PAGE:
Picking up where we left off with Good Queens, the next obvious piece of this is that good queens should be healthy beyond belief. If they were raised in luxury this will probably be the case when you get them (or when you have finished producing them), but…and this is a big factor in what’s going wrong with queens…what happens when you get them? Are you putting them in a cesspool of chemicals and crud that no self-respecting honey bee would choose to live in, given a choice? Are YOUR colonies worthy of a good queen? Chemical free? Pest and disease free? If not, how can you expect your queen to thrive? The biggest factor of course is the varroavirus complex. If it’s in your colony, or the mating nuc she came from, she will have it, or get it…and once infected pass it on to every single bee in the colony…those who care for her will get it, those eggs she lays will have it, every youngster in the colony will get it from every house bee that comes in contact with her…there is no escape. And there is no way out.

Varroa is the problem and Varroa control is the answer. Period.

Of course good queens need to do the job they were intended to do. If everything else is in place, then she is free to mass produce bees for the next…1, 2 maybe 3 years…so she should be laying how many eggs a day?

You can guess…or you can count. Here’s how to figure out how many eggs a day your queen is laying.

It takes 12 days from the time an egg is laid until the cell is capped, right? So, after your queen is established, say a week after she’s installed, or a couple weeks after mated if you raised her, make a mid-day inspection and determine how many capped brood cells are in the colony. How? Easy. You can take photos and go home and count, which is a good way to start. Here’s some metrics…a deep frame, depending on manufacturer, is 50 cells tall, and 90 cells wide….4500 cells per side. A medium frame is 35 x 90 cells, or about 3100 cells per side. Once you’ve got the photos you can count, estimate or guess, but if you count a few, you’ll soon get a good idea of the per cent of the side of the frame that has sealed cells. And then a number of sealed cells. Write it down. In 12 days do it again. Estimate, or get an exact count and write it down. Take that number, divide by 12, and you have number of eggs per day laid by your queen. How many? How many should it be? The books say 1000 maybe 1200 a day should be the number…where’s your queen?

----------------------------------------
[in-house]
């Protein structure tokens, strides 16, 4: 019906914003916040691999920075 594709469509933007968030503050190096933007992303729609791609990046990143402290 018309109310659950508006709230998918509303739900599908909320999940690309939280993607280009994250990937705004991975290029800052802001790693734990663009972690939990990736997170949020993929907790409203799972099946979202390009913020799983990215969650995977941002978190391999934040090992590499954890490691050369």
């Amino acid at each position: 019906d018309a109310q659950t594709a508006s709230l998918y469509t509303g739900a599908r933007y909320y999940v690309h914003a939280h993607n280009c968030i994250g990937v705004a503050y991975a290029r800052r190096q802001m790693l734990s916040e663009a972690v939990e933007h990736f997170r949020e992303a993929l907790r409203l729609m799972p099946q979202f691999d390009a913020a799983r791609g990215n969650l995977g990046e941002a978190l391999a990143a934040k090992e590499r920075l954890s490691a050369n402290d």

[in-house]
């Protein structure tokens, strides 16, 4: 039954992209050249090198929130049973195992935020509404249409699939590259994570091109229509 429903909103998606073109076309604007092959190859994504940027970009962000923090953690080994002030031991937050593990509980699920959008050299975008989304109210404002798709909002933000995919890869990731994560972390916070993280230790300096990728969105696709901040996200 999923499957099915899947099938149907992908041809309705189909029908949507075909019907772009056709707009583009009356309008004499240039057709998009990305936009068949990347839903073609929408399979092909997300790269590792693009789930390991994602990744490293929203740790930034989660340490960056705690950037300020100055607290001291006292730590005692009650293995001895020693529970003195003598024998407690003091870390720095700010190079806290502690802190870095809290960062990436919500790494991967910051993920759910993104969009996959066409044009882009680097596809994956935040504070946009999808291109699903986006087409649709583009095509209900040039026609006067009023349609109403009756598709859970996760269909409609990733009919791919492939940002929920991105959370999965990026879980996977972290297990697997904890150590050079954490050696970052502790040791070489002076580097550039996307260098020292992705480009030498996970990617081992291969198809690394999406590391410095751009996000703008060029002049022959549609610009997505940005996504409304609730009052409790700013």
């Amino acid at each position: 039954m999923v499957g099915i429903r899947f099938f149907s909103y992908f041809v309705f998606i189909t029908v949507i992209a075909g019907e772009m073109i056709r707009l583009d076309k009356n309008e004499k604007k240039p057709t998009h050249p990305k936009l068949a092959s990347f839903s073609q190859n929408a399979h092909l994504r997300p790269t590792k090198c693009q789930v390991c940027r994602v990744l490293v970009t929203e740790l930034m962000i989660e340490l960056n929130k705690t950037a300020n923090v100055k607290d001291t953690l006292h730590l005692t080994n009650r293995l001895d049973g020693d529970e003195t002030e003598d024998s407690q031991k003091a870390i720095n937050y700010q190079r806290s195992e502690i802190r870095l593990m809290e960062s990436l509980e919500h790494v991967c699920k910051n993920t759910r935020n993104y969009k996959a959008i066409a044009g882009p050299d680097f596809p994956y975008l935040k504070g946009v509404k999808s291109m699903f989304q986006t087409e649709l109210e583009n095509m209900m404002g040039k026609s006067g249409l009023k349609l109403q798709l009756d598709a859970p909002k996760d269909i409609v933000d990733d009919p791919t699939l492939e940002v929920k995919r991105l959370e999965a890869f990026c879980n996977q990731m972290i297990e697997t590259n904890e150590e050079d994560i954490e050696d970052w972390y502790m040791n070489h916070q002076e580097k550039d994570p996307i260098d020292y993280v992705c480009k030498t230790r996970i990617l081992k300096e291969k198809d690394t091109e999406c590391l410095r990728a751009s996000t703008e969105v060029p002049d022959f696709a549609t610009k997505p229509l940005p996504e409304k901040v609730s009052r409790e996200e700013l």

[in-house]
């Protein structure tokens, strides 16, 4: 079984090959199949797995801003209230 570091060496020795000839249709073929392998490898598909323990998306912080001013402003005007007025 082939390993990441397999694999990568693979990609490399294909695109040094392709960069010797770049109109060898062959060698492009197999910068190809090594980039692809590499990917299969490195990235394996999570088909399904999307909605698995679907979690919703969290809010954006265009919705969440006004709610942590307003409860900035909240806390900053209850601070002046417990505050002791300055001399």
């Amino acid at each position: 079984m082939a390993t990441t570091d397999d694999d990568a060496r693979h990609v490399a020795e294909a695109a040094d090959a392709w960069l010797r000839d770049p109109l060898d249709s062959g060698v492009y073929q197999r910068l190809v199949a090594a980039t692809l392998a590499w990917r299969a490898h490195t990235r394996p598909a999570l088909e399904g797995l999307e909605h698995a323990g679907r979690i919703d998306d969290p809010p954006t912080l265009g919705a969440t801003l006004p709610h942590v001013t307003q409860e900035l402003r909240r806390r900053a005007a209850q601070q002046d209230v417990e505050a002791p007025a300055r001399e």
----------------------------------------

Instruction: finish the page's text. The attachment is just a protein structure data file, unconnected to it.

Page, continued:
These will be capped after 12 days. Learn to count so you know how many eggs your queen is laying.

 

Do this three or four times and get a good handle on your queen’s productivity…and then find out what’s wrong if she’s under-performing…lack of room, is she sick, are there enough workers to care for that many eggs, are they healthy, is she laying unfertilized eggs in worker comb and they are being destroyed…find out why, and then fix it.

Next, Rule 2 – Have Good Genetics

This may seem the same as having good queens, but it’s not. It has a lot to do with the old saying…a great queen in a bad colony will be out performed every time by a mediocre queen in a great colony. Let’s see why.

 

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